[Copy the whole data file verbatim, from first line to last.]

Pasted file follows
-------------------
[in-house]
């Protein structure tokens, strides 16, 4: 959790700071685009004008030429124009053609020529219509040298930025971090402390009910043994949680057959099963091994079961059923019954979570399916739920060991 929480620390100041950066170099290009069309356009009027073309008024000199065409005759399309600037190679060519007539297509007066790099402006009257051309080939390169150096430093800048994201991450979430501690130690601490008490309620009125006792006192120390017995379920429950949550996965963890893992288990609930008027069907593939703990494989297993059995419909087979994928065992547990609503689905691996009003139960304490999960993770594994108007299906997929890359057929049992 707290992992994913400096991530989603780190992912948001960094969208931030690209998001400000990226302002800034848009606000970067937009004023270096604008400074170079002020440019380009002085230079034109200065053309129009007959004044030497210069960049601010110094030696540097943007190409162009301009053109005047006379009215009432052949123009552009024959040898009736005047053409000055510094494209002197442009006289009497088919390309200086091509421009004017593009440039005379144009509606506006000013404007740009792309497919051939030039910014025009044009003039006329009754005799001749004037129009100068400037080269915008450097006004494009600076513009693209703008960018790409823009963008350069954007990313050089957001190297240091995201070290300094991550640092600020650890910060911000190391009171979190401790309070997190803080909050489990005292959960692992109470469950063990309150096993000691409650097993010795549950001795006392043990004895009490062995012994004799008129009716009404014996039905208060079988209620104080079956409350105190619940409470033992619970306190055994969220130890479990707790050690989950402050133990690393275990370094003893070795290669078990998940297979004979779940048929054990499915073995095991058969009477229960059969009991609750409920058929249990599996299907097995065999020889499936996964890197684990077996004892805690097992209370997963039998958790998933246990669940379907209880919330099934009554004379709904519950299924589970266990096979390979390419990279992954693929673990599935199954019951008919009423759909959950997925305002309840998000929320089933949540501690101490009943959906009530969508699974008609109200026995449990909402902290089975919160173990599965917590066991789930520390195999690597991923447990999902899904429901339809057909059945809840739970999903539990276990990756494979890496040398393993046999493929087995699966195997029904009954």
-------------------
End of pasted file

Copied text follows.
[in-house]
């Protein structure tokens, strides 16, 4: 959790700071685009004008030429124009053609020529219509040298930025971090402390009910043994949680057959099963091994079961059923019954979570399916739920060991 929480620390100041950066170099290009069309356009009027073309008024000199065409005759399309600037190679060519007539297509007066790099402006009257051309080939390169150096430093800048994201991450979430501690130690601490008490309620009125006792006192120390017995379920429950949550996965963890893992288990609930008027069907593939703990494989297993059995419909087979994928065992547990609503689905691996009003139960304490999960993770594994108007299906997929890359057929049992 707290992992994913400096991530989603780190992912948001960094969208931030690209998001400000990226302002800034848009606000970067937009004023270096604008400074170079002020440019380009002085230079034109200065053309129009007959004044030497210069960049601010110094030696540097943007190409162009301009053109005047006379009215009432052949123009552009024959040898009736005047053409000055510094494209002197442009006289009497088919390309200086091509421009004017593009440039005379144009509606506006000013404007740009792309497919051939030039910014025009044009003039006329009754005799001749004037129009100068400037080269915008450097006004494009600076513009693209703008960018790409823009963008350069954007990313050089957001190297240091995201070290300094991550640092600020650890910060911000190391009171979190401790309070997190803080909050489990005292959960692992109470469950063990309150096993000691409650097993010795549950001795006392043990004895009490062995012994004799008129009716009404014996039905208060079988209620104080079956409350105190619940409470033992619970306190055994969220130890479990707790050690989950402050133990690393275990370094003893070795290669078990998940297979004979779940048929054990499915073995095991058969009477229960059969009991609750409920058929249990599996299907097995065999020889499936996964890197684990077996004892805690097992209370997963039998958790998933246990669940379907209880919330099934009554004379709904519950299924589970266990096979390979390419990279992954693929673990599935199954019951008919009423759909959950997925305002309840998000929320089933949540501690101490009943959906009530969508699974008609109200026995449990909402902290089975919160173990599965917590066991789930520390195999690597991923447990999902899904429901339809057909059945809840739970999903539990276990990756494979890496040398393993046999493929087995699966195997029904009954």